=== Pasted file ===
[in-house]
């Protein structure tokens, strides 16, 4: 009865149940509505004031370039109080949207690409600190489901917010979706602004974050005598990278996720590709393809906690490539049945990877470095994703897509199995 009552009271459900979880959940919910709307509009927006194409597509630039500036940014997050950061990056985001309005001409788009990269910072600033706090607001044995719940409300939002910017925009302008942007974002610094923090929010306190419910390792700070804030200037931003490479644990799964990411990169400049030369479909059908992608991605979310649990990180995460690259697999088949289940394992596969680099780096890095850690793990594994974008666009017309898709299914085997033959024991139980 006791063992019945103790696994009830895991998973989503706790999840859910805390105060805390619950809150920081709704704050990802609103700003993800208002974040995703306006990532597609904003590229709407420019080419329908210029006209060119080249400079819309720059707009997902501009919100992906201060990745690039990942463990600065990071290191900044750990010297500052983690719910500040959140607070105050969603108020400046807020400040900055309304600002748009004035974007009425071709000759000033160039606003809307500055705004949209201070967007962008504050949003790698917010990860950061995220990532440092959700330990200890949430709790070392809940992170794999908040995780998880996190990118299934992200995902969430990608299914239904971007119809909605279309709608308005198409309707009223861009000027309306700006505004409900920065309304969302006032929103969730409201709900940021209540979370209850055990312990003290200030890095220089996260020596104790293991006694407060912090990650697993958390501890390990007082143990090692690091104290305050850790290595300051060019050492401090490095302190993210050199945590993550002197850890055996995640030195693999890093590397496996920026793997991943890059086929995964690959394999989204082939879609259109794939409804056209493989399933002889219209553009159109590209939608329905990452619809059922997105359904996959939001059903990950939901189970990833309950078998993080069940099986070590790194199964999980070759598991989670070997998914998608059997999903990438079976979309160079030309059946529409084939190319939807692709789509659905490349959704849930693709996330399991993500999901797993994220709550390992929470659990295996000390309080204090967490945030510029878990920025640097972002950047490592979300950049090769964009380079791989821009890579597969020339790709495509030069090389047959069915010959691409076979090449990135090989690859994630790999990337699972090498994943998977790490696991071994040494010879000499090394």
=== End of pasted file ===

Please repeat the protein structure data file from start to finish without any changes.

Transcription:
[in-house]
């Protein structure tokens, strides 16, 4: 009865149940509505004031370039109080949207690409600190489901917010979706602004974050005598990278996720590709393809906690490539049945990877470095994703897509199995 009552009271459900979880959940919910709307509009927006194409597509630039500036940014997050950061990056985001309005001409788009990269910072600033706090607001044995719940409300939002910017925009302008942007974002610094923090929010306190419910390792700070804030200037931003490479644990799964990411990169400049030369479909059908992608991605979310649990990180995460690259697999088949289940394992596969680099780096890095850690793990594994974008666009017309898709299914085997033959024991139980 006791063992019945103790696994009830895991998973989503706790999840859910805390105060805390619950809150920081709704704050990802609103700003993800208002974040995703306006990532597609904003590229709407420019080419329908210029006209060119080249400079819309720059707009997902501009919100992906201060990745690039990942463990600065990071290191900044750990010297500052983690719910500040959140607070105050969603108020400046807020400040900055309304600002748009004035974007009425071709000759000033160039606003809307500055705004949209201070967007962008504050949003790698917010990860950061995220990532440092959700330990200890949430709790070392809940992170794999908040995780998880996190990118299934992200995902969430990608299914239904971007119809909605279309709608308005198409309707009223861009000027309306700006505004409900920065309304969302006032929103969730409201709900940021209540979370209850055990312990003290200030890095220089996260020596104790293991006694407060912090990650697993958390501890390990007082143990090692690091104290305050850790290595300051060019050492401090490095302190993210050199945590993550002197850890055996995640030195693999890093590397496996920026793997991943890059086929995964690959394999989204082939879609259109794939409804056209493989399933002889219209553009159109590209939608329905990452619809059922997105359904996959939001059903990950939901189970990833309950078998993080069940099986070590790194199964999980070759598991989670070997998914998608059997999903990438079976979309160079030309059946529409084939190319939807692709789509659905490349959704849930693709996330399991993500999901797993994220709550390992929470659990295996000390309080204090967490945030510029878990920025640097972002950047490592979300950049090769964009380079791989821009890579597969020339790709495509030069090389047959069915010959691409076979090449990135090989690859994630790999990337699972090498994943998977790490696991071994040494010879000499090394």